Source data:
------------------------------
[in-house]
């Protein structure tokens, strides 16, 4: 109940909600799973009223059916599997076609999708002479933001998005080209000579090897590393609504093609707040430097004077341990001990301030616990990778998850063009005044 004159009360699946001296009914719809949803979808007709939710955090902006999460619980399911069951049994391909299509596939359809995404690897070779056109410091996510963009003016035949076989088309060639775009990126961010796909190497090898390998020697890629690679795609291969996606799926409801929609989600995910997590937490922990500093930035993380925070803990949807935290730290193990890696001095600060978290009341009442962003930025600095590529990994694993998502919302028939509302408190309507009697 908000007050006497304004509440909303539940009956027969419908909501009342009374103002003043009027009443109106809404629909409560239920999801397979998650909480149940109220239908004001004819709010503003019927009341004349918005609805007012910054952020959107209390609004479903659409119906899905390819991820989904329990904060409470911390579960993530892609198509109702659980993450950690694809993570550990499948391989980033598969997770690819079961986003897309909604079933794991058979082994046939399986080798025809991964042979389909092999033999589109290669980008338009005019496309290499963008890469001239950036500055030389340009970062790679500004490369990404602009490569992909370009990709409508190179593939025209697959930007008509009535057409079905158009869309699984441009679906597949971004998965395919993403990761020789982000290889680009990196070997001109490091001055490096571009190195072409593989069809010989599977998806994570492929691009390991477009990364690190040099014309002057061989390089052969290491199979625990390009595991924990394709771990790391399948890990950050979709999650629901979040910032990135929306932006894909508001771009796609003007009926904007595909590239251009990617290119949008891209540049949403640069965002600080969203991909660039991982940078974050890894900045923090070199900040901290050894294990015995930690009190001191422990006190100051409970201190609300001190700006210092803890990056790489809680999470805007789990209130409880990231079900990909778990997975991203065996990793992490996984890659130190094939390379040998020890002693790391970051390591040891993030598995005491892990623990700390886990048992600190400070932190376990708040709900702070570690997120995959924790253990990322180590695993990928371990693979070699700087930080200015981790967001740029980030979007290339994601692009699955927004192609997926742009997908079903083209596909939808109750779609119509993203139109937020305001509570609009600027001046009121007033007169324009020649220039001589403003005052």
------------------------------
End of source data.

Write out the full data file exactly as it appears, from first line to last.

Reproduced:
[in-house]
């Protein structure tokens, strides 16, 4: 109940909600799973009223059916599997076609999708002479933001998005080209000579090897590393609504093609707040430097004077341990001990301030616990990778998850063009005044 004159009360699946001296009914719809949803979808007709939710955090902006999460619980399911069951049994391909299509596939359809995404690897070779056109410091996510963009003016035949076989088309060639775009990126961010796909190497090898390998020697890629690679795609291969996606799926409801929609989600995910997590937490922990500093930035993380925070803990949807935290730290193990890696001095600060978290009341009442962003930025600095590529990994694993998502919302028939509302408190309507009697 908000007050006497304004509440909303539940009956027969419908909501009342009374103002003043009027009443109106809404629909409560239920999801397979998650909480149940109220239908004001004819709010503003019927009341004349918005609805007012910054952020959107209390609004479903659409119906899905390819991820989904329990904060409470911390579960993530892609198509109702659980993450950690694809993570550990499948391989980033598969997770690819079961986003897309909604079933794991058979082994046939399986080798025809991964042979389909092999033999589109290669980008338009005019496309290499963008890469001239950036500055030389340009970062790679500004490369990404602009490569992909370009990709409508190179593939025209697959930007008509009535057409079905158009869309699984441009679906597949971004998965395919993403990761020789982000290889680009990196070997001109490091001055490096571009190195072409593989069809010989599977998806994570492929691009390991477009990364690190040099014309002057061989390089052969290491199979625990390009595991924990394709771990790391399948890990950050979709999650629901979040910032990135929306932006894909508001771009796609003007009926904007595909590239251009990617290119949008891209540049949403640069965002600080969203991909660039991982940078974050890894900045923090070199900040901290050894294990015995930690009190001191422990006190100051409970201190609300001190700006210092803890990056790489809680999470805007789990209130409880990231079900990909778990997975991203065996990793992490996984890659130190094939390379040998020890002693790391970051390591040891993030598995005491892990623990700390886990048992600190400070932190376990708040709900702070570690997120995959924790253990990322180590695993990928371990693979070699700087930080200015981790967001740029980030979007290339994601692009699955927004192609997926742009997908079903083209596909939808109750779609119509993203139109937020305001509570609009600027001046009121007033007169324009020649220039001589403003005052």